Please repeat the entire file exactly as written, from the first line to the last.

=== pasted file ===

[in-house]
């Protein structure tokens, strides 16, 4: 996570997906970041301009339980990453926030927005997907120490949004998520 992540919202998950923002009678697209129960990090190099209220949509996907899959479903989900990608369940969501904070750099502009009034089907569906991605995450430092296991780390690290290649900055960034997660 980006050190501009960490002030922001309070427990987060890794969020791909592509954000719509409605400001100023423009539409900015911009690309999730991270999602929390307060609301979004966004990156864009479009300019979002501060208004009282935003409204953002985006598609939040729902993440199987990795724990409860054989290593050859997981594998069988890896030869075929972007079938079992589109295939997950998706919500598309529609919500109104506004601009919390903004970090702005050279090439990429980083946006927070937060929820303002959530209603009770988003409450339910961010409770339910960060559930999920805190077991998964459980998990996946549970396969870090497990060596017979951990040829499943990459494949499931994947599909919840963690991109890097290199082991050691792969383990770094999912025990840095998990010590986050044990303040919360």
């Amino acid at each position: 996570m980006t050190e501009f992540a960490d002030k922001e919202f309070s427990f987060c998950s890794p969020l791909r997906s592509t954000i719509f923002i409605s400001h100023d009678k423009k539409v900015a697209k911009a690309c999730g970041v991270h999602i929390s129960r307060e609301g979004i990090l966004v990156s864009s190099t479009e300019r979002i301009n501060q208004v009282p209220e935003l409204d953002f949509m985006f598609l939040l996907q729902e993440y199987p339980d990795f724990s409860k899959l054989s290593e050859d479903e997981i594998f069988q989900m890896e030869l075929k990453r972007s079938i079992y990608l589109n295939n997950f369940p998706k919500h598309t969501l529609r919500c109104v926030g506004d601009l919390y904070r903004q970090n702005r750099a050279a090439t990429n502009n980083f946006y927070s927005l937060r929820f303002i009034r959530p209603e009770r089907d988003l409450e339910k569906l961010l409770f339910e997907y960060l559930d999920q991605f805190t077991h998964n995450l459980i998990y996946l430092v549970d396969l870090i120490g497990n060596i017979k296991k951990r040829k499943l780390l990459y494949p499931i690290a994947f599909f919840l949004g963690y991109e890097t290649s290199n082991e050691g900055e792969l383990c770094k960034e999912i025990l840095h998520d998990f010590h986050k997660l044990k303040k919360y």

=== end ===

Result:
[in-house]
């Protein structure tokens, strides 16, 4: 996570997906970041301009339980990453926030927005997907120490949004998520 992540919202998950923002009678697209129960990090190099209220949509996907899959479903989900990608369940969501904070750099502009009034089907569906991605995450430092296991780390690290290649900055960034997660 980006050190501009960490002030922001309070427990987060890794969020791909592509954000719509409605400001100023423009539409900015911009690309999730991270999602929390307060609301979004966004990156864009479009300019979002501060208004009282935003409204953002985006598609939040729902993440199987990795724990409860054989290593050859997981594998069988890896030869075929972007079938079992589109295939997950998706919500598309529609919500109104506004601009919390903004970090702005050279090439990429980083946006927070937060929820303002959530209603009770988003409450339910961010409770339910960060559930999920805190077991998964459980998990996946549970396969870090497990060596017979951990040829499943990459494949499931994947599909919840963690991109890097290199082991050691792969383990770094999912025990840095998990010590986050044990303040919360």
């Amino acid at each position: 996570m980006t050190e501009f992540a960490d002030k922001e919202f309070s427990f987060c998950s890794p969020l791909r997906s592509t954000i719509f923002i409605s400001h100023d009678k423009k539409v900015a697209k911009a690309c999730g970041v991270h999602i929390s129960r307060e609301g979004i990090l966004v990156s864009s190099t479009e300019r979002i301009n501060q208004v009282p209220e935003l409204d953002f949509m985006f598609l939040l996907q729902e993440y199987p339980d990795f724990s409860k899959l054989s290593e050859d479903e997981i594998f069988q989900m890896e030869l075929k990453r972007s079938i079992y990608l589109n295939n997950f369940p998706k919500h598309t969501l529609r919500c109104v926030g506004d601009l919390y904070r903004q970090n702005r750099a050279a090439t990429n502009n980083f946006y927070s927005l937060r929820f303002i009034r959530p209603e009770r089907d988003l409450e339910k569906l961010l409770f339910e997907y960060l559930d999920q991605f805190t077991h998964n995450l459980i998990y996946l430092v549970d396969l870090i120490g497990n060596i017979k296991k951990r040829k499943l780390l990459y494949p499931i690290a994947f599909f919840l949004g963690y991109e890097t290649s290199n082991e050691g900055e792969l383990c770094k960034e999912i025990l840095h998520d998990f010590h986050k997660l044990k303040k919360y």